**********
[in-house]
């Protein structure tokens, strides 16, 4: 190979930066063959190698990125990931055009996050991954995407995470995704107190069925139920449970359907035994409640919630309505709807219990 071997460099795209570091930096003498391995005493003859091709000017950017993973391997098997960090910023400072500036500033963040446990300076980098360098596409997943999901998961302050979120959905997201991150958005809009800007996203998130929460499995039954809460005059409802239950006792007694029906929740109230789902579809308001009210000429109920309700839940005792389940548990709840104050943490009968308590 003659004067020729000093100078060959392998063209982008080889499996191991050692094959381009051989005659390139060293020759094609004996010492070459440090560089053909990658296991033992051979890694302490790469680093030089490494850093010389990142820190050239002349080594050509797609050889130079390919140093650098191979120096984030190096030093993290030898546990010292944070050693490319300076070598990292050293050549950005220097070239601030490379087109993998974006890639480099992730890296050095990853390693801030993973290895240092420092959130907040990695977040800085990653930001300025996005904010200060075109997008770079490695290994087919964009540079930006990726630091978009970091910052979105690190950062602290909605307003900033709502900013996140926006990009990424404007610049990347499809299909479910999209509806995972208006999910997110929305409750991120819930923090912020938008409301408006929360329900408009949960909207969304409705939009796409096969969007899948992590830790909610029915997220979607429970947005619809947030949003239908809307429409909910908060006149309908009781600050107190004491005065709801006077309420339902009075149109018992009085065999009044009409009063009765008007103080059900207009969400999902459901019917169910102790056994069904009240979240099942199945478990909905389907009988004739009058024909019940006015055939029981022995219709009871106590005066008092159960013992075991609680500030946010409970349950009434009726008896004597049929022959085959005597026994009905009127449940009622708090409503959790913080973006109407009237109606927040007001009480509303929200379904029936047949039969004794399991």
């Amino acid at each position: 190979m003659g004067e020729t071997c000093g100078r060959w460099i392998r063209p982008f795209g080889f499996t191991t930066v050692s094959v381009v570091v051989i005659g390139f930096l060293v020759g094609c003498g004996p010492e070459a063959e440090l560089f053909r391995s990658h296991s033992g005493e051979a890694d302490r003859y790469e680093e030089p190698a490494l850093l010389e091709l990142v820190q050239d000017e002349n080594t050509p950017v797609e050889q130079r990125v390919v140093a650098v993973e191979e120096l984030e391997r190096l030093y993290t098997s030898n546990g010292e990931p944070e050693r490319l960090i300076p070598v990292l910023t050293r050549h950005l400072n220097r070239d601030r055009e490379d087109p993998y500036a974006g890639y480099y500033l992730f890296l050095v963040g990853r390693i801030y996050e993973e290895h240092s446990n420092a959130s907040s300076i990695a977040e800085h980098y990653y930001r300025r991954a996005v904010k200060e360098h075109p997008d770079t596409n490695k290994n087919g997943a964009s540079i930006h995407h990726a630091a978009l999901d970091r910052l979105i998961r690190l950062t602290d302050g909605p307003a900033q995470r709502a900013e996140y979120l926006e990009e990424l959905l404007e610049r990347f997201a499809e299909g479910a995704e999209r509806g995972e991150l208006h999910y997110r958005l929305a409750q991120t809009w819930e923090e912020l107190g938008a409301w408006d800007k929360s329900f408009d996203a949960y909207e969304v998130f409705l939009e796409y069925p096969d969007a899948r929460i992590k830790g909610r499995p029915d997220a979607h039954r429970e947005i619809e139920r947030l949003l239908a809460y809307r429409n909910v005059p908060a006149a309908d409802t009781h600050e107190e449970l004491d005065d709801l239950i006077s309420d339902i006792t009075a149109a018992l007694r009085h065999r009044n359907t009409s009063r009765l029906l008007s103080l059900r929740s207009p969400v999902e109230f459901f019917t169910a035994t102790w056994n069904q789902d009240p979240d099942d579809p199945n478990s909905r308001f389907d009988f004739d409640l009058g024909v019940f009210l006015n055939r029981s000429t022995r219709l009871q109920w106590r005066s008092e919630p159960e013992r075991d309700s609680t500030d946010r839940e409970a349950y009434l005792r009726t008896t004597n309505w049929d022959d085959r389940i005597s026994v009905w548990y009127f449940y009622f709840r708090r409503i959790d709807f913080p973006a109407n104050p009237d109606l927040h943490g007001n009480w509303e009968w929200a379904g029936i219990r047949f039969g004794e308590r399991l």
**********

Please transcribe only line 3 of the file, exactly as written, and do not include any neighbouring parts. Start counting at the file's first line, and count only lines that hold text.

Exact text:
């Amino acid at each position: 190979m003659g004067e020729t071997c000093g100078r060959w460099i392998r063209p982008f795209g080889f499996t191991t930066v050692s094959v381009v570091v051989i005659g390139f930096l060293v020759g094609c003498g004996p010492e070459a063959e440090l560089f053909r391995s990658h296991s033992g005493e051979a890694d302490r003859y790469e680093e030089p190698a490494l850093l010389e091709l990142v820190q050239d000017e002349n080594t050509p950017v797609e050889q130079r990125v390919v140093a650098v993973e191979e120096l984030e391997r190096l030093y993290t098997s030898n546990g010292e990931p944070e050693r490319l960090i300076p070598v990292l910023t050293r050549h950005l400072n220097r070239d601030r055009e490379d087109p993998y500036a974006g890639y480099y500033l992730f890296l050095v963040g990853r390693i801030y996050e993973e290895h240092s446990n420092a959130s907040s300076i990695a977040e800085h980098y990653y930001r300025r991954a996005v904010k200060e360098h075109p997008d770079t596409n490695k290994n087919g997943a964009s540079i930006h995407h990726a630091a978009l999901d970091r910052l979105i998961r690190l950062t602290d302050g909605p307003a900033q995470r709502a900013e996140y979120l926006e990009e990424l959905l404007e610049r990347f997201a499809e299909g479910a995704e999209r509806g995972e991150l208006h999910y997110r958005l929305a409750q991120t809009w819930e923090e912020l107190g938008a409301w408006d800007k929360s329900f408009d996203a949960y909207e969304v998130f409705l939009e796409y069925p096969d969007a899948r929460i992590k830790g909610r499995p029915d997220a979607h039954r429970e947005i619809e139920r947030l949003l239908a809460y809307r429409n909910v005059p908060a006149a309908d409802t009781h600050e107190e449970l004491d005065d709801l239950i006077s309420d339902i006792t009075a149109a018992l007694r009085h065999r009044n359907t009409s009063r009765l029906l008007s103080l059900r929740s207009p969400v999902e109230f459901f019917t169910a035994t102790w056994n069904q789902d009240p979240d099942d579809p199945n478990s909905r308001f389907d009988f004739d409640l009058g024909v019940f009210l006015n055939r029981s000429t022995r219709l009871q109920w106590r005066s008092e919630p159960e013992r075991d309700s609680t500030d946010r839940e409970a349950y009434l005792r009726t008896t004597n309505w049929d022959d085959r389940i005597s026994v009905w548990y009127f449940y009622f709840r708090r409503i959790d709807f913080p973006a109407n104050p009237d109606l927040h943490g007001n009480w509303e009968w929200a379904g029936i219990r047949f039969g004794e308590r399991l």